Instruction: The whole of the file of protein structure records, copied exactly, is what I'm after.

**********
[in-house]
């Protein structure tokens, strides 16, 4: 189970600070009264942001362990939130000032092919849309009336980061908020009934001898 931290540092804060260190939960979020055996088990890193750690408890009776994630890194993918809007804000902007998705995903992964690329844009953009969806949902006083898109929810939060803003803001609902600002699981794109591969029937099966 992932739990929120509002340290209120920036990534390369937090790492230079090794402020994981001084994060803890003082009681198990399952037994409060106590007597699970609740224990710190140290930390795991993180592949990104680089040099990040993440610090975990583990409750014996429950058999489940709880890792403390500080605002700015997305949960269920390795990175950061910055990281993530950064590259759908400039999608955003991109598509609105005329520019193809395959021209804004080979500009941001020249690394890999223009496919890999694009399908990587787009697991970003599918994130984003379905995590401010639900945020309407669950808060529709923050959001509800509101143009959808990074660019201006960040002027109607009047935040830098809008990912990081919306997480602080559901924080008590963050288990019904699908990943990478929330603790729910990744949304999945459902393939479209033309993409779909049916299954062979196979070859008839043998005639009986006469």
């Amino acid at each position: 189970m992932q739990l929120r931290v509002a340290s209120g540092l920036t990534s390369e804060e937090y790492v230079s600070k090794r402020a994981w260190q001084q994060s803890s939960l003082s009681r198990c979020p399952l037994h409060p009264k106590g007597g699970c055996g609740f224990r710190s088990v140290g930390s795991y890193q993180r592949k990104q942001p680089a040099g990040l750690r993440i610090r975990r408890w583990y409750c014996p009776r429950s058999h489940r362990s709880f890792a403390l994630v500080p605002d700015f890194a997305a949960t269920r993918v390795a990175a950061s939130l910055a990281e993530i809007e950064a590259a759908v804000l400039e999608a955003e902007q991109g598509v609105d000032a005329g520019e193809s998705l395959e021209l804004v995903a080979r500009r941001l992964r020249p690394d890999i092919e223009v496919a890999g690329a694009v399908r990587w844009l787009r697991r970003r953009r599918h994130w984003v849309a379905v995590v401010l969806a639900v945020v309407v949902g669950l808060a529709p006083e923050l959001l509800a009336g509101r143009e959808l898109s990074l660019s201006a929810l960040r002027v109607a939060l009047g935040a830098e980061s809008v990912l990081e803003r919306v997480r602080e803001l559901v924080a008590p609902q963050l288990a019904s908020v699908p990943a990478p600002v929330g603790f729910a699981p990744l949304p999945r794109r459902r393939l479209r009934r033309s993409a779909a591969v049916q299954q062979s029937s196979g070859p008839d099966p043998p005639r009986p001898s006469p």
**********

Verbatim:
[in-house]
């Protein structure tokens, strides 16, 4: 189970600070009264942001362990939130000032092919849309009336980061908020009934001898 931290540092804060260190939960979020055996088990890193750690408890009776994630890194993918809007804000902007998705995903992964690329844009953009969806949902006083898109929810939060803003803001609902600002699981794109591969029937099966 992932739990929120509002340290209120920036990534390369937090790492230079090794402020994981001084994060803890003082009681198990399952037994409060106590007597699970609740224990710190140290930390795991993180592949990104680089040099990040993440610090975990583990409750014996429950058999489940709880890792403390500080605002700015997305949960269920390795990175950061910055990281993530950064590259759908400039999608955003991109598509609105005329520019193809395959021209804004080979500009941001020249690394890999223009496919890999694009399908990587787009697991970003599918994130984003379905995590401010639900945020309407669950808060529709923050959001509800509101143009959808990074660019201006960040002027109607009047935040830098809008990912990081919306997480602080559901924080008590963050288990019904699908990943990478929330603790729910990744949304999945459902393939479209033309993409779909049916299954062979196979070859008839043998005639009986006469």
């Amino acid at each position: 189970m992932q739990l929120r931290v509002a340290s209120g540092l920036t990534s390369e804060e937090y790492v230079s600070k090794r402020a994981w260190q001084q994060s803890s939960l003082s009681r198990c979020p399952l037994h409060p009264k106590g007597g699970c055996g609740f224990r710190s088990v140290g930390s795991y890193q993180r592949k990104q942001p680089a040099g990040l750690r993440i610090r975990r408890w583990y409750c014996p009776r429950s058999h489940r362990s709880f890792a403390l994630v500080p605002d700015f890194a997305a949960t269920r993918v390795a990175a950061s939130l910055a990281e993530i809007e950064a590259a759908v804000l400039e999608a955003e902007q991109g598509v609105d000032a005329g520019e193809s998705l395959e021209l804004v995903a080979r500009r941001l992964r020249p690394d890999i092919e223009v496919a890999g690329a694009v399908r990587w844009l787009r697991r970003r953009r599918h994130w984003v849309a379905v995590v401010l969806a639900v945020v309407v949902g669950l808060a529709p006083e923050l959001l509800a009336g509101r143009e959808l898109s990074l660019s201006a929810l960040r002027v109607a939060l009047g935040a830098e980061s809008v990912l990081e803003r919306v997480r602080e803001l559901v924080a008590p609902q963050l288990a019904s908020v699908p990943a990478p600002v929330g603790f729910a699981p990744l949304p999945r794109r459902r393939l479209r009934r033309s993409a779909a591969v049916q299954q062979s029937s196979g070859p008839d099966p043998p005639r009986p001898s006469p």